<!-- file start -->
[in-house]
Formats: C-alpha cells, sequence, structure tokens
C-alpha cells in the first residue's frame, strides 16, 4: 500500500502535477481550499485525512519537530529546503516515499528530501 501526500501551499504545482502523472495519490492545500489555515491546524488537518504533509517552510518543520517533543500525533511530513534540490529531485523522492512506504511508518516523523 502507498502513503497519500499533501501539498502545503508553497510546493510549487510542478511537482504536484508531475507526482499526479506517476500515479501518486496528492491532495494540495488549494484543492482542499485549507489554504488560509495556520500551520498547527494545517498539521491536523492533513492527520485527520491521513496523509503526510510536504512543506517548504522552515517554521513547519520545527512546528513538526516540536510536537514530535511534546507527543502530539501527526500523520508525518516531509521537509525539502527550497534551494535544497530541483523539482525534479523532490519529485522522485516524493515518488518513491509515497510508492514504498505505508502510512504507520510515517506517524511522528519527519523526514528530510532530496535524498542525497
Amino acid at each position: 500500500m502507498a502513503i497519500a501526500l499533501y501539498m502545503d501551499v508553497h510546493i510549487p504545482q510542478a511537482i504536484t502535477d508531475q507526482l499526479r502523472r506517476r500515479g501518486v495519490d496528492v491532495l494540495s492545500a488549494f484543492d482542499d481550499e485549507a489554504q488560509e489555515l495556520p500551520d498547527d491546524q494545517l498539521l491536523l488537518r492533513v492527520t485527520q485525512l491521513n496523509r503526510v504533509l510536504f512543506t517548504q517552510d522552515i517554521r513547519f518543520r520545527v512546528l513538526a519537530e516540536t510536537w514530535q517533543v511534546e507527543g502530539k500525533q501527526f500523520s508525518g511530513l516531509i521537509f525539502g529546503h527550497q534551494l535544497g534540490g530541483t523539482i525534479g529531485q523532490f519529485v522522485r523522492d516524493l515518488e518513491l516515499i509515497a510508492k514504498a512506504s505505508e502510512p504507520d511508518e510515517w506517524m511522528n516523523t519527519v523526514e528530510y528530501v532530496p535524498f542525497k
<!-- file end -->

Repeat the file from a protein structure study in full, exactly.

[in-house]
Formats: C-alpha cells, sequence, structure tokens
C-alpha cells in the first residue's frame, strides 16, 4: 500500500502535477481550499485525512519537530529546503516515499528530501 501526500501551499504545482502523472495519490492545500489555515491546524488537518504533509517552510518543520517533543500525533511530513534540490529531485523522492512506504511508518516523523 502507498502513503497519500499533501501539498502545503508553497510546493510549487510542478511537482504536484508531475507526482499526479506517476500515479501518486496528492491532495494540495488549494484543492482542499485549507489554504488560509495556520500551520498547527494545517498539521491536523492533513492527520485527520491521513496523509503526510510536504512543506517548504522552515517554521513547519520545527512546528513538526516540536510536537514530535511534546507527543502530539501527526500523520508525518516531509521537509525539502527550497534551494535544497530541483523539482525534479523532490519529485522522485516524493515518488518513491509515497510508492514504498505505508502510512504507520510515517506517524511522528519527519523526514528530510532530496535524498542525497
Amino acid at each position: 500500500m502507498a502513503i497519500a501526500l499533501y501539498m502545503d501551499v508553497h510546493i510549487p504545482q510542478a511537482i504536484t502535477d508531475q507526482l499526479r502523472r506517476r500515479g501518486v495519490d496528492v491532495l494540495s492545500a488549494f484543492d482542499d481550499e485549507a489554504q488560509e489555515l495556520p500551520d498547527d491546524q494545517l498539521l491536523l488537518r492533513v492527520t485527520q485525512l491521513n496523509r503526510v504533509l510536504f512543506t517548504q517552510d522552515i517554521r513547519f518543520r520545527v512546528l513538526a519537530e516540536t510536537w514530535q517533543v511534546e507527543g502530539k500525533q501527526f500523520s508525518g511530513l516531509i521537509f525539502g529546503h527550497q534551494l535544497g534540490g530541483t523539482i525534479g529531485q523532490f519529485v522522485r523522492d516524493l515518488e518513491l516515499i509515497a510508492k514504498a512506504s505505508e502510512p504507520d511508518e510515517w506517524m511522528n516523523t519527519v523526514e528530510y528530501v532530496p535524498f542525497k